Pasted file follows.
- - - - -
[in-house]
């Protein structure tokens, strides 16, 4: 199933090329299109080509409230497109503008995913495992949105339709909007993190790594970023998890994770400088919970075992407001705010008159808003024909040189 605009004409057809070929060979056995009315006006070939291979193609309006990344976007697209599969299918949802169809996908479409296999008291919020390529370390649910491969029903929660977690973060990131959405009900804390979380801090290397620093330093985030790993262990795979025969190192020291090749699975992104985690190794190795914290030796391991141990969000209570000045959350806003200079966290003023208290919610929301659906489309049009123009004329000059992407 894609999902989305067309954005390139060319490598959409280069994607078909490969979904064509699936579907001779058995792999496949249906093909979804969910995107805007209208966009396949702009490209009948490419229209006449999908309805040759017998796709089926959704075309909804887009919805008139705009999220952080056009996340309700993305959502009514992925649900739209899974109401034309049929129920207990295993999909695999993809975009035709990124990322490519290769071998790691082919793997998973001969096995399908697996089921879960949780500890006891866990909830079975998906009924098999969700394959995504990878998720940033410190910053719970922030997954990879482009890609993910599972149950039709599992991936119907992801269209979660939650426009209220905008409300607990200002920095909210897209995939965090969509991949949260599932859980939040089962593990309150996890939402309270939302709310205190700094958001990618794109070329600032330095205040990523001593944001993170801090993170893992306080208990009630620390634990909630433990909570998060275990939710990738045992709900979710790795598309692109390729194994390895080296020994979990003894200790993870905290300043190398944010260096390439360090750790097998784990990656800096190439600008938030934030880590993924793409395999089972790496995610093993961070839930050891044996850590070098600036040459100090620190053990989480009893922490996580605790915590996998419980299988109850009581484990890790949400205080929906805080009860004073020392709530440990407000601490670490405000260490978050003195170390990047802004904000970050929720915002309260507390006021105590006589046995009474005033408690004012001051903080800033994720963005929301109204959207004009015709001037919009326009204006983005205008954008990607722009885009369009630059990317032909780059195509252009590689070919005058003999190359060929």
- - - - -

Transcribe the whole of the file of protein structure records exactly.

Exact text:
[in-house]
């Protein structure tokens, strides 16, 4: 199933090329299109080509409230497109503008995913495992949105339709909007993190790594970023998890994770400088919970075992407001705010008159808003024909040189 605009004409057809070929060979056995009315006006070939291979193609309006990344976007697209599969299918949802169809996908479409296999008291919020390529370390649910491969029903929660977690973060990131959405009900804390979380801090290397620093330093985030790993262990795979025969190192020291090749699975992104985690190794190795914290030796391991141990969000209570000045959350806003200079966290003023208290919610929301659906489309049009123009004329000059992407 894609999902989305067309954005390139060319490598959409280069994607078909490969979904064509699936579907001779058995792999496949249906093909979804969910995107805007209208966009396949702009490209009948490419229209006449999908309805040759017998796709089926959704075309909804887009919805008139705009999220952080056009996340309700993305959502009514992925649900739209899974109401034309049929129920207990295993999909695999993809975009035709990124990322490519290769071998790691082919793997998973001969096995399908697996089921879960949780500890006891866990909830079975998906009924098999969700394959995504990878998720940033410190910053719970922030997954990879482009890609993910599972149950039709599992991936119907992801269209979660939650426009209220905008409300607990200002920095909210897209995939965090969509991949949260599932859980939040089962593990309150996890939402309270939302709310205190700094958001990618794109070329600032330095205040990523001593944001993170801090993170893992306080208990009630620390634990909630433990909570998060275990939710990738045992709900979710790795598309692109390729194994390895080296020994979990003894200790993870905290300043190398944010260096390439360090750790097998784990990656800096190439600008938030934030880590993924793409395999089972790496995610093993961070839930050891044996850590070098600036040459100090620190053990989480009893922490996580605790915590996998419980299988109850009581484990890790949400205080929906805080009860004073020392709530440990407000601490670490405000260490978050003195170390990047802004904000970050929720915002309260507390006021105590006589046995009474005033408690004012001051903080800033994720963005929301109204959207004009015709001037919009326009204006983005205008954008990607722009885009369009630059990317032909780059195509252009590689070919005058003999190359060929």